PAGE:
Peter Doherty

Football's Pioneers: Peter Doherty

Dr Gary James, an Honorary Research Fellow at DeMontfort University’s International Centre for Sports History and Culture, tells the story of Peter Doherty, regarded by many as the greatest player Ireland has ever produced.
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Born in Magharafelt, Ireland in 1913, Peter Doherty focused on football from the beginning. In his 1947 autobiography he remembered: “I practised at every opportunity. My life seemed to be dedicated to the game, and I was never happier than when I had a ball at my feet.”

While playing for local junior team Station United he had a successful trial at Glentoran and was offered a contract. Promises were made to find him a trade to support his footballing income. However those promises soon vanished. This became a defining moment and shaped his approach. Throughout his career he was keen to ensure players were treated in a professional manner. 

At Glentoran his career flourished and English Football League clubs began watching him. In 1933, Blackpool made a formal approach and Doherty agreed to move. He soon felt at home, eventually becoming a regular for both club and country.

Blackpool began struggling financially and Doherty joined Manchester City for a club record £10,000 in February 1936. He soon proved his worth to the Mancunians and two weeks after his debut he scored the first of 122 League goals for the club as Middlesbrough were defeated 6-0.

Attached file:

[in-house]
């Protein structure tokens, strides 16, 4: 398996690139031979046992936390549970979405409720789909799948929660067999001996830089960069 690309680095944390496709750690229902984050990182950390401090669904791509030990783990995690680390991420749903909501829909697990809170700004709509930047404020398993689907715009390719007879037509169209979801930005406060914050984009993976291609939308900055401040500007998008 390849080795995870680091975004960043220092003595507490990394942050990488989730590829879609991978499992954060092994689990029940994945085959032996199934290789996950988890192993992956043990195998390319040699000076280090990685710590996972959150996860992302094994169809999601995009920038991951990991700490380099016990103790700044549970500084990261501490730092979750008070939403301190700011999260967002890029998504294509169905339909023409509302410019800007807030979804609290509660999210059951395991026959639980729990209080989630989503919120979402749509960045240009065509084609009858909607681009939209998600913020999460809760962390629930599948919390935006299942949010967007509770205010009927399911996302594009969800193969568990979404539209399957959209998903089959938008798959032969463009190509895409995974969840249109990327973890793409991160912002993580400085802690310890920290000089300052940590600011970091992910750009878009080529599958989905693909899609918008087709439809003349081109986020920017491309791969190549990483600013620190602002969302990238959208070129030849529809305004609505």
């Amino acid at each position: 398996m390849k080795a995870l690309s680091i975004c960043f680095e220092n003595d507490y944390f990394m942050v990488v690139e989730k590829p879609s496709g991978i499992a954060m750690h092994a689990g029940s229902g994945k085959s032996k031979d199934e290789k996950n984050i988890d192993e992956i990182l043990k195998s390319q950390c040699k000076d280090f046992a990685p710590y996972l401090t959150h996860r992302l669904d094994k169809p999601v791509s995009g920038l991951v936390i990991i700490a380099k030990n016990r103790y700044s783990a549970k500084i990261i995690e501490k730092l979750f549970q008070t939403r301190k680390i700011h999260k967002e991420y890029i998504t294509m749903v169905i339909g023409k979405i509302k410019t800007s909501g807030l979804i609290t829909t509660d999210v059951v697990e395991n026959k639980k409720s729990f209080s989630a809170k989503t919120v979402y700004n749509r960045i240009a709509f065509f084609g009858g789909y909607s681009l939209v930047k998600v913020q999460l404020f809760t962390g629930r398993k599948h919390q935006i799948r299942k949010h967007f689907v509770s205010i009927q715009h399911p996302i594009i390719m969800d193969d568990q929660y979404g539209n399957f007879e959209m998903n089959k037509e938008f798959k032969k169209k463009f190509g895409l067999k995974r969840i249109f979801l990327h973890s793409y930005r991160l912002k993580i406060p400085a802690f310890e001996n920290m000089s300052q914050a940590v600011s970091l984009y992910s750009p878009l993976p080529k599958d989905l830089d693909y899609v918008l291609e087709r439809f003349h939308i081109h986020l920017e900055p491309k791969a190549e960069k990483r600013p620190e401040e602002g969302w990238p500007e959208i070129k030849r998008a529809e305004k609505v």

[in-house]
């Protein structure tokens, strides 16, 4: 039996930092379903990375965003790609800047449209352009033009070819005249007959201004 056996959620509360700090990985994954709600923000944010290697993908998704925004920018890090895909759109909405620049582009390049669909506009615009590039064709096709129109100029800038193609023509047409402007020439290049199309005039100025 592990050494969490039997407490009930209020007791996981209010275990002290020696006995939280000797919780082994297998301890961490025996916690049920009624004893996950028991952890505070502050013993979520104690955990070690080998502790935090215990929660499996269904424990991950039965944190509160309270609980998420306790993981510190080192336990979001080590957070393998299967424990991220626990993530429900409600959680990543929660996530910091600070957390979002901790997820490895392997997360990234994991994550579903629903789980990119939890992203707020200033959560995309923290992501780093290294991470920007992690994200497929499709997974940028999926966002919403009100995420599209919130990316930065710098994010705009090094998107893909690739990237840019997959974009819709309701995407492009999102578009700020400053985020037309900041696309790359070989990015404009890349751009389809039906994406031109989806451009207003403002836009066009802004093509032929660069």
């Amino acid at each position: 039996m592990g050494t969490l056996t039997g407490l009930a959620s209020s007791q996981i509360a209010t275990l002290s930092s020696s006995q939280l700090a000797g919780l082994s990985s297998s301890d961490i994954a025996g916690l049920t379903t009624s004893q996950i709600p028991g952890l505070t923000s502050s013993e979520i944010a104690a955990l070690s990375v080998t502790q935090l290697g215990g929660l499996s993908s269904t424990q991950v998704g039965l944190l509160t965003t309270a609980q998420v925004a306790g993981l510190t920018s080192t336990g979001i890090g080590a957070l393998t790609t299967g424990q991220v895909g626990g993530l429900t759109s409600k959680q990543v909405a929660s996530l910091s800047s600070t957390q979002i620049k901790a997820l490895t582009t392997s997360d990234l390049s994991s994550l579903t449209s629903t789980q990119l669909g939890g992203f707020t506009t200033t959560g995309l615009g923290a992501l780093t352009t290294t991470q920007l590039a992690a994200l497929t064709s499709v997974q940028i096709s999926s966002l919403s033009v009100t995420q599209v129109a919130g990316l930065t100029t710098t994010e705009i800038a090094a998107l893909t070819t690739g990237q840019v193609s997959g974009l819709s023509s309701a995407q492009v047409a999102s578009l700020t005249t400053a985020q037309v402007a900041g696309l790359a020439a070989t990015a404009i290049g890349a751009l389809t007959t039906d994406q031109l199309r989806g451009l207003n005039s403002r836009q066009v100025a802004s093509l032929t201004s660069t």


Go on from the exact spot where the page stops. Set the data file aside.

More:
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Peter Doherty, 1939
Peter Doherty, 1939

Doherty moved to Manchester City from Blackpool in 1936.

It was the following season, however, that saw both Doherty and Manchester City in terrific form. By Christmas they were making real progress, culminating in an unbeaten run of 22 games which guaranteed the 1936/37 League Championship.

Two years after that success, war was declared and the Football League was suspended. The war caused a serious strain on Doherty’s relationship with City and arguments raged for some time, mostly over Doherty’s decision to guest for clubs when his club felt he could play for them. The player wanted the choice: “I was naturally keen to play whenever the opportunity arose; but I resented dictation from my club.”

Doherty was one of football’s biggest stars and Manchester City did not want him to do anything that may jeopardise their investment. Although their attitude was typical of many clubs, it damaged the relationship and, inevitably, Doherty moved once the war was over. 

He joined Derby County, enjoying FA Cup success in 1946. The semi-final replay with Birmingham City had been played at Maine Road and ended in a 4-0 Derby win, attracting an 80,480 crowd. 

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Peter Doherty, 1946
Peter Doherty, 1946

Derby County was his next post-War destination, where he lifted the FA Cup in 1946.

Reports from the period acknowledge that thousands of Mancunians had attended the game simply to see Doherty play. His two goals that day received significant cheers from both the Derby fans and the Mancunians in attendance.

Doherty later became player-manager of Doncaster Rovers and guided them to the 1949/50 Division Three North title. He also became a respected international manager, guiding Northern Ireland to the 1958 World Cup Quarter-Finals.

By the time of his death in April 1990 he was recognised as a true great. Danny Blanchflower, the captain of Tottenham’s 1961 double-winning side, explained how he became a Manchester City fan because of Doherty: “As a small boy I cherished the name of Manchester City…I waved the flag for no better reason than that Peter Doherty played for them.”

Over 20 years after Doherty’s playing career ended, Joe Mercer described him as the greatest Irish player ever, while, in 1974, the Rothmans Football Yearbook recorded that Doherty was 'regarded by many judges as the greatest player Ireland has ever produced'.

For more information about sports history at DMU, click HERE

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